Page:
Trump es un Memo: Time Management and Entropy

We have only allocated an hour to write this post, so we don’t have time to discuss that infamous memo (we mean here the Nunes memo, not Trump himself)

Given this time-crunch we’re merely going to see how the posts from our allocated two week period from last year (Jan. 23-Feb 5) fit into the 11 chapters of No Philosopher King. Here goes:

Ch. 1: Prologue

Ch. 2: Mourning Diary

  • How do these photos of artists who participated in Come Along With Me, taken in their studios and homes, in the late spring and late summer of 2016 take us back to a pre-mourning period? (Jan. 26)

Ch. 3: On Classicism’s Ruins

  • How does our comparison of Stuart Sherman’s Amazon book reviews and Photius’ Bibliotheca show the autobiographical, everyday context, via repetition and memory, for summarizing so-called great works of literature? (Jan. 23)

Ch. 4: Moving White Bodies

  • If we focus on the disconnect between the quotation and Group Material on democracy, this fit here, right? (Feb. 4)
  • Is this the right chapter to include the ending of a post about Adelita Husni-Bey’s two ‘bodily’ video works? (Jan. 31)

    We cannot help but connect Lethe and After the Finish Line, via Plato, in thinking that the shift from the individual body (of partisans, Mussolini, Er, athletes) and its suffering and death, is transformed through art into a potent sites for memory, community and life. Again, under the cloud of the illegal immigration orders we are dealing with at the moment, remembering and celebrating the power of the group, the collective and the communal are all the more necessary and pressing.

  • Don’t you think that the end of our post on Sarah Lucas and shame (aidos) fits perfectly this chapter on moving away from the marmoreal Classical statue? (Jan. 25)Lucas’ marrows, as ornamental aidoia, are, therefore, a very public statement about the need to renegotiate the terms of shame when engaging with art beyond the limits of the body. Of course melons, light bulbs and toilet-bowls are symbols for sexual organs, but at the same time they are transported (like the marrows of Perceval) by a sculptural mechanism and body in their own right.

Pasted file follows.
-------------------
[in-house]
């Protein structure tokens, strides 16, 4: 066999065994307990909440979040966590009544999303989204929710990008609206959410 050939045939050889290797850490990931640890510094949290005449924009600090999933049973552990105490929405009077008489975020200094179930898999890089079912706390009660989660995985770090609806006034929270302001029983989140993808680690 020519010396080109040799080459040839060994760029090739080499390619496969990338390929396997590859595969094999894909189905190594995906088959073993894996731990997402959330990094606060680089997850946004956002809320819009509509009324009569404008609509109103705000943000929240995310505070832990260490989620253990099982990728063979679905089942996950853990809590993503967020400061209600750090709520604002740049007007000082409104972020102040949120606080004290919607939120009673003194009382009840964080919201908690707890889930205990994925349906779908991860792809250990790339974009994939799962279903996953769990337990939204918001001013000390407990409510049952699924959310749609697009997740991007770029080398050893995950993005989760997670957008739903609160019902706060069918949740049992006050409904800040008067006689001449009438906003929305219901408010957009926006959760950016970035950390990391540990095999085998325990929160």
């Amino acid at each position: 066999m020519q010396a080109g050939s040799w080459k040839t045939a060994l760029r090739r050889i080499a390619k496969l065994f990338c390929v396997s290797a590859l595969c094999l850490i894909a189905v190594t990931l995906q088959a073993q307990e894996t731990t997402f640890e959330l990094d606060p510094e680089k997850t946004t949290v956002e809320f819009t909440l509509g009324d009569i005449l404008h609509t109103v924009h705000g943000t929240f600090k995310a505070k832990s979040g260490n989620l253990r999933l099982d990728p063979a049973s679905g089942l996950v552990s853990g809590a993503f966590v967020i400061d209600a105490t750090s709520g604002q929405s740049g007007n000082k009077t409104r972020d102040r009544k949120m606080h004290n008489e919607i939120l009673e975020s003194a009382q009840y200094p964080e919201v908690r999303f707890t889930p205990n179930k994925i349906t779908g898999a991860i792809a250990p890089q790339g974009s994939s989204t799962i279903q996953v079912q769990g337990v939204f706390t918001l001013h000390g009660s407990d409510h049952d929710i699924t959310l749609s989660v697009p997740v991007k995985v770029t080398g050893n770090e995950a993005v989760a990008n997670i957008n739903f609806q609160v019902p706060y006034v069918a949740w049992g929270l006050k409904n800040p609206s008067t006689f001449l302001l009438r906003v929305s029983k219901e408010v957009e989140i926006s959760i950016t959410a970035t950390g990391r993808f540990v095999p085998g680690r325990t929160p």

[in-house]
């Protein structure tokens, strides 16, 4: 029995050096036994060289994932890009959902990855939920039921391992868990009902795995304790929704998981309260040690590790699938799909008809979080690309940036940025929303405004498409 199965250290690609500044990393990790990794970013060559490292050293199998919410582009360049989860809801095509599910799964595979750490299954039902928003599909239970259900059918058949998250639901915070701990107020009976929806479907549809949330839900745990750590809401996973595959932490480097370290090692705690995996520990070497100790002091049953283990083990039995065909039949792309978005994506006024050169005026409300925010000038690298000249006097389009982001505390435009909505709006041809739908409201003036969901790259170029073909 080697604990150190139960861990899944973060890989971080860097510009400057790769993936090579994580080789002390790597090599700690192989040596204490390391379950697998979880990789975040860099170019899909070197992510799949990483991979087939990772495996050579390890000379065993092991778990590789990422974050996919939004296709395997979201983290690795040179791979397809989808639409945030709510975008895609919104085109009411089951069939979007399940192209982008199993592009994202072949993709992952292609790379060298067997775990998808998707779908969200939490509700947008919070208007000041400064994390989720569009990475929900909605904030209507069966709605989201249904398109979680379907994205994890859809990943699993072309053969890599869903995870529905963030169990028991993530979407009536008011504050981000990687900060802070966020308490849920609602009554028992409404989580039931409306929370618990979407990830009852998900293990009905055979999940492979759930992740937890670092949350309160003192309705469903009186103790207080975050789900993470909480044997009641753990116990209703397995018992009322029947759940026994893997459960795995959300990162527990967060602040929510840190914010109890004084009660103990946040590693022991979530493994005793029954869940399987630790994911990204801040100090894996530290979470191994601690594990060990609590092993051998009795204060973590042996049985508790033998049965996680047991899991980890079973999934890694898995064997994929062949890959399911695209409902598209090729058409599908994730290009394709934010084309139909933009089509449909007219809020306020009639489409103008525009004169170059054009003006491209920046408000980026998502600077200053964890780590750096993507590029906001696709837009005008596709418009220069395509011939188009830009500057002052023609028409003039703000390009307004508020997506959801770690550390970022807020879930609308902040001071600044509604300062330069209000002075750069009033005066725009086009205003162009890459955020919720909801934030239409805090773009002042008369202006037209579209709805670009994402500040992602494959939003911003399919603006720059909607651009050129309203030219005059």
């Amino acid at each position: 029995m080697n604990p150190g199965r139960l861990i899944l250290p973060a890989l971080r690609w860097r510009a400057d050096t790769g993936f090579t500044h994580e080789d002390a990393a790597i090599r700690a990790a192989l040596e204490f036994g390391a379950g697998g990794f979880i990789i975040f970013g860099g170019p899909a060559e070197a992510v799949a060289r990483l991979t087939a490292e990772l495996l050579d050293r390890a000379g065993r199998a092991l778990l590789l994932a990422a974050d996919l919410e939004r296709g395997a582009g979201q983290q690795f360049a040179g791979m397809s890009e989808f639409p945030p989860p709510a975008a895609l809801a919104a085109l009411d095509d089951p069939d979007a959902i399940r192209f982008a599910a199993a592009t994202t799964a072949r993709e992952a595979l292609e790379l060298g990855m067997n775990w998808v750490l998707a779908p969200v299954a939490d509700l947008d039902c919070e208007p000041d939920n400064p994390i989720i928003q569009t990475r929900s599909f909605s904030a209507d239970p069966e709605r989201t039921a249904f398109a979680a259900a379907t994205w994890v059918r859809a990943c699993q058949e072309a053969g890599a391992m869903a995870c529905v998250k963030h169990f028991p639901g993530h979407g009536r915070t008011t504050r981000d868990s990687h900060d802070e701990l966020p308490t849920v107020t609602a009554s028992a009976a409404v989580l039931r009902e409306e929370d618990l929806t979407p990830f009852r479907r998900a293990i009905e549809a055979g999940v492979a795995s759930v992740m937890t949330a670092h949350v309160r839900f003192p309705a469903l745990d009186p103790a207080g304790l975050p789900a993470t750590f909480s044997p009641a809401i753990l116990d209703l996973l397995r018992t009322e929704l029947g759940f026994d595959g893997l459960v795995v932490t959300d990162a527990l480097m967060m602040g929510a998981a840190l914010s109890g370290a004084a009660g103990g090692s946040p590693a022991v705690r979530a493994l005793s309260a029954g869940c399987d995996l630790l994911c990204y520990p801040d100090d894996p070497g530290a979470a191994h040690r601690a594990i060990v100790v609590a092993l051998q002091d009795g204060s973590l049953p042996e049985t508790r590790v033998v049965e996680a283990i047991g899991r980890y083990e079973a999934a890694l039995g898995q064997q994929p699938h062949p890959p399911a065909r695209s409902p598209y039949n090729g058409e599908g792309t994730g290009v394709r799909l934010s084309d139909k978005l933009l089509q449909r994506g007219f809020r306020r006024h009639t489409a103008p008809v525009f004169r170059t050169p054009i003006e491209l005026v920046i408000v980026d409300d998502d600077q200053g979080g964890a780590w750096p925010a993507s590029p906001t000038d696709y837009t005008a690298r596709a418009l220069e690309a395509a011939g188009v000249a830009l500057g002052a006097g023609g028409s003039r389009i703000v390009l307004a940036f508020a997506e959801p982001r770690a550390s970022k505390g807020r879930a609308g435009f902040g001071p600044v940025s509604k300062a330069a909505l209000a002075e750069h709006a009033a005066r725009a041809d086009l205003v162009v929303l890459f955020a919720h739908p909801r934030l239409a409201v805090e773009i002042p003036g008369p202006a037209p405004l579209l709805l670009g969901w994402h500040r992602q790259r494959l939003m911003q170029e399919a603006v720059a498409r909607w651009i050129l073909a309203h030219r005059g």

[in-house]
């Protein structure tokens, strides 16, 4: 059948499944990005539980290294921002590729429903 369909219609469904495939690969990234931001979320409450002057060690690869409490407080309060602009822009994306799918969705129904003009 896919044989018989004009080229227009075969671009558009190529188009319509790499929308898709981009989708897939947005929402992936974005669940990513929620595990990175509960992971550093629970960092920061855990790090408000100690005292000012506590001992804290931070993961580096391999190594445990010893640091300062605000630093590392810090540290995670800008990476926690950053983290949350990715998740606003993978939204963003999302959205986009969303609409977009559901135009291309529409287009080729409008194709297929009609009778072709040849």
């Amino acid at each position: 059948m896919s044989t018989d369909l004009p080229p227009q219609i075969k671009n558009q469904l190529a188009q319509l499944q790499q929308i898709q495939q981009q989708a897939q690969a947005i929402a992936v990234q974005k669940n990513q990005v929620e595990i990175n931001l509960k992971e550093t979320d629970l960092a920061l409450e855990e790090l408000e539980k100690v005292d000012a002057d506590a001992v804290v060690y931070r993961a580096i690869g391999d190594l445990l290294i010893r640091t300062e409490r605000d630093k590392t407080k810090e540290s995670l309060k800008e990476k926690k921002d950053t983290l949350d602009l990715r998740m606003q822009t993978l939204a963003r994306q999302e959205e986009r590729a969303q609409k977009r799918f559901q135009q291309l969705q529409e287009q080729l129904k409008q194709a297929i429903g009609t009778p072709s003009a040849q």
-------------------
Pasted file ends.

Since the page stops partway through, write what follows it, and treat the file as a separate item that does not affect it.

Ch. 5: Media/Medea/Medya

  • How can language be a place? (Feb. 1)

Ch. 6: Myths and Other Peccadillos

  • For a chapter about misogyny and myth, this is perfect, right? (Feb. 5)

Ch. 7: Where Went Ohio

  • What was the point of making reference to the iconic Cleveland punk band Rocket from the Tombs in our discussion of Moyra Davey? Were we trying to bring her experience in a Kolkata graveyard and prospective participation in documenta 14 in Athens and Kassel somehow closer to home? (Jan. 24)
  • How does an exhibition of Ohio-based artists period not become the center-piece of this whole chapter? (Jan. 26)

Ch. 8: Escape to Athens

  • Is our discussion of Moyra Davey’s contribution to the documenta 14 publication South as a State of Mind (‘Walking with Nandita’), in which we transpose ancient monuments onto her experience in a Kolkata graveyard, repeating a form of cultural colonialism that we encountered in Athens and Kassel, in the framework of German classicism? (Jan. 24)
  • Should we try to find out more about what happened in Hans Ulrich Obrist’s Athens Dialogues? (Jan. 28)
  • Can we admit that we didn’t see any of Abounaddara’s work on site at documenta 14, neither in Athens nor Kassel? (Jan. 29)

Ch. 9: On the World

  • When we think about the wall, how can we not think of the wall? (Jan. 27)
  • How does the memory of seeing Rheim Alkadhi’s work in Brisbane play a role in this project? (Jan. 30)

Ch. 10: Serial Collaborations

  • Could our collaboration with Rheim Alkadhi, in preparation for the Brisbane Postclassicisms event be considered a series collaboration? (Jan. 30)

About 50 minutes into writing this, we realized that in last week’s post we failed to discuss five posts from last year, probably because they were written during Trump’s inauguration weekend and so we mentally blocked them out. We’ll have to leave separating them into different chapter for later, but for now, here are some questions:

  • Why do we want to have access to a tangible, printed internet? (e.g. a hard-copy of Petra Cortright’s HELL_TREE? (Jan. 18)
  • Is there any future for The Suetonius Gallery (Jan. 20), a project that returns to the ancient Roman biographer’s Lives of the Emperors and frames Trump’s outrages in terms of anecdotes about Caligula (Jan. 22), Nero (Jan. 19, Jan. 27 and Feb. 2), and co.?
  • Why do we have to keep protesting this shit? (Jan. 21)

Ch. 11: Epilogue

  • There is something about Group Material’s display of Carmen Herrera that seems to make this a good post for concluding remark, yes? (Feb. 4)

 

 

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